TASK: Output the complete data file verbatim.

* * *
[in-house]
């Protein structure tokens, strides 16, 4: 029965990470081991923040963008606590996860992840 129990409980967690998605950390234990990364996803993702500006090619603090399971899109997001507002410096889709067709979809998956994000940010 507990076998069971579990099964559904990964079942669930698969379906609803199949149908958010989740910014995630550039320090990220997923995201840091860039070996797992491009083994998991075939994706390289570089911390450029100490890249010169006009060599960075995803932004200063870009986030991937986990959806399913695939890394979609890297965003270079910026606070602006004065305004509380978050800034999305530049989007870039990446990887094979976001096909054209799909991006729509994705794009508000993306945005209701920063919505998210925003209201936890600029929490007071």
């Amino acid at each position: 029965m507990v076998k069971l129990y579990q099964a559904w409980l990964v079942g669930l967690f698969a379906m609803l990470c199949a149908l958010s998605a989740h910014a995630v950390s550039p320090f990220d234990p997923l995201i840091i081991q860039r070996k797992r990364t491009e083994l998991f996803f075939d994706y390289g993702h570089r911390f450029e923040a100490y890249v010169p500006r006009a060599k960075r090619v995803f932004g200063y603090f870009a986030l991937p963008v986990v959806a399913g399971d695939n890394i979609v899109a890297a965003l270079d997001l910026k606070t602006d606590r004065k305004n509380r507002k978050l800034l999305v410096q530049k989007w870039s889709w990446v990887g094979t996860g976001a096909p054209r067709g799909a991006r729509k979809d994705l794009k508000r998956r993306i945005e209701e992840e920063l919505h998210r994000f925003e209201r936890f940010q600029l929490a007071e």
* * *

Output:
[in-house]
């Protein structure tokens, strides 16, 4: 029965990470081991923040963008606590996860992840 129990409980967690998605950390234990990364996803993702500006090619603090399971899109997001507002410096889709067709979809998956994000940010 507990076998069971579990099964559904990964079942669930698969379906609803199949149908958010989740910014995630550039320090990220997923995201840091860039070996797992491009083994998991075939994706390289570089911390450029100490890249010169006009060599960075995803932004200063870009986030991937986990959806399913695939890394979609890297965003270079910026606070602006004065305004509380978050800034999305530049989007870039990446990887094979976001096909054209799909991006729509994705794009508000993306945005209701920063919505998210925003209201936890600029929490007071």
């Amino acid at each position: 029965m507990v076998k069971l129990y579990q099964a559904w409980l990964v079942g669930l967690f698969a379906m609803l990470c199949a149908l958010s998605a989740h910014a995630v950390s550039p320090f990220d234990p997923l995201i840091i081991q860039r070996k797992r990364t491009e083994l998991f996803f075939d994706y390289g993702h570089r911390f450029e923040a100490y890249v010169p500006r006009a060599k960075r090619v995803f932004g200063y603090f870009a986030l991937p963008v986990v959806a399913g399971d695939n890394i979609v899109a890297a965003l270079d997001l910026k606070t602006d606590r004065k305004n509380r507002k978050l800034l999305v410096q530049k989007w870039s889709w990446v990887g094979t996860g976001a096909p054209r067709g799909a991006r729509k979809d994705l794009k508000r998956r993306i945005e209701e992840e920063l919505h998210r994000f925003e209201r936890f940010q600029l929490a007071e």